Re: <NOBR> - Returning to the question....

> > But again, you can use markup for such situations very well -- that's
> > what <code> is for. (Or at least, it should be...)
>So you mean you would accept <nobr> in the <code> disguise? Then I think
>you haven't understood the problem.

I think I understand the problem and I think he's right. I think though 
there is a semantic difference between code (e.g. C, C++, HTML, Java) and a 
code (e.g. %20, $abc).  One should allow normal breaking rules and one 
shouldn't. This is an English problem mostly in that one person sees code 
meaning one thing and another sees code meaning something else. This is one 
area the W3C could do much better in (i.e. defining the exact meaning of 
each semantic markup).

Here's the greater problem... there are so many semantic cases in the real 
world that anyone trying to accomplish a general-purpose semantic markup is 
going to have to choose along a continuum of choices.  On one end you have 
giving up entirely and just encoding presentation and on the other end you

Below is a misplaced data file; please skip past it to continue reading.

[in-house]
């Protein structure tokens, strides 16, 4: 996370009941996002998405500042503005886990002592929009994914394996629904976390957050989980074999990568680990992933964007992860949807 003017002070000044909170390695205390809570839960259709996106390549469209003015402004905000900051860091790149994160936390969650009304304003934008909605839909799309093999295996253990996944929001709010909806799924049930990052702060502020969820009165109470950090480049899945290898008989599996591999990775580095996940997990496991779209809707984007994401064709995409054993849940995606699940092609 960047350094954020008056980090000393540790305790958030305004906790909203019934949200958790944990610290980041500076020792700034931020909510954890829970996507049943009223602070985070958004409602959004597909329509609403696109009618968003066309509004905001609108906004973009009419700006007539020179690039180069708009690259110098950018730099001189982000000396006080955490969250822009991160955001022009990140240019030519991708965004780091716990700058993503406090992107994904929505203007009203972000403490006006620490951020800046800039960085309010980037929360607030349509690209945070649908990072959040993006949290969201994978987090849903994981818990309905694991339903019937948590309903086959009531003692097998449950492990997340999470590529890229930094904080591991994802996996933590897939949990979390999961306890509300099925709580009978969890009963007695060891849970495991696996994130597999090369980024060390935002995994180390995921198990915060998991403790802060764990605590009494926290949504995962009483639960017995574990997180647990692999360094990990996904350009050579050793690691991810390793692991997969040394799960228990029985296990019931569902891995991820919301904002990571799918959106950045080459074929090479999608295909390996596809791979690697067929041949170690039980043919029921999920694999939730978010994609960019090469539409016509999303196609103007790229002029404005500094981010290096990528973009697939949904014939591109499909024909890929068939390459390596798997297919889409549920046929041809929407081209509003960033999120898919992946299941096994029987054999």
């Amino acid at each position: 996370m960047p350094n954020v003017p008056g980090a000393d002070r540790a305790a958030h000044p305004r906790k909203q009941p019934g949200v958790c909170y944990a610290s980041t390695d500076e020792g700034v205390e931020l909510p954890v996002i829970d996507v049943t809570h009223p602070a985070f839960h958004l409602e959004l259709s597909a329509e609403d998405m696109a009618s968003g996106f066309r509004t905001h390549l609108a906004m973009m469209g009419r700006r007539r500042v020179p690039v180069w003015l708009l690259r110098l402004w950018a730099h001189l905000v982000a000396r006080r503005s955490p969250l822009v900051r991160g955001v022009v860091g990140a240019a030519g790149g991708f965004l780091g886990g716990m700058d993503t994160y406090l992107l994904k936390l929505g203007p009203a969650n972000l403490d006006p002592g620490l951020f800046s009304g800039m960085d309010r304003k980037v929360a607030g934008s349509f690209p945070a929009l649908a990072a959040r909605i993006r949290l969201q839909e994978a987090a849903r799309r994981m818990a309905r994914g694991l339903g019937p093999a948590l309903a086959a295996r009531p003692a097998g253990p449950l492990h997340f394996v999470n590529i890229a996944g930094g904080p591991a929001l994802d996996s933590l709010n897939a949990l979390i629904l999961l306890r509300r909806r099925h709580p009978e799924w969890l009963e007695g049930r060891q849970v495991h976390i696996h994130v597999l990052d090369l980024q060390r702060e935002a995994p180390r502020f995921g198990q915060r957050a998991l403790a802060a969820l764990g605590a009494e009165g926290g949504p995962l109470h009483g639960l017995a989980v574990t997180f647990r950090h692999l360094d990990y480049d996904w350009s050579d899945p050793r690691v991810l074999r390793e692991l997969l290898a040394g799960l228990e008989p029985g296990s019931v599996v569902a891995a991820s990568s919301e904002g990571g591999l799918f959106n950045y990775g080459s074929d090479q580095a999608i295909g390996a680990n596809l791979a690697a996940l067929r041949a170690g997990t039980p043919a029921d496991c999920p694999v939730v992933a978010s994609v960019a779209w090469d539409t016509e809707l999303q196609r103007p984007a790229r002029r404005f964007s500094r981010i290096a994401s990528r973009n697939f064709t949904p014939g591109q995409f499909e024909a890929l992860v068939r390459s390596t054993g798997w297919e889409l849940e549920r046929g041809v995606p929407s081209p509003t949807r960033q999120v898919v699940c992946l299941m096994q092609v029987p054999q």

have semantic markup for everything. I've found that the HTML Working Group 
so far has decided to go somewhere in the middle. Markup like sub, sup, hr, 
nobr are presentation classes because going along and making up semantic 
cases for all the nitty gritty little cases is too big a task for this 
working group. So my point is that if you desire total purity look to these 
other cases as well. Concentrating all our effort on nobr without looking at 
the whole problem is just wasting everybody's time in my opinion. There is a 
much bigger problem at hand here, let's not concentrate on the minutia.

Orion Adrian

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Received on Friday, 2 April 2004 17:20:05 UTC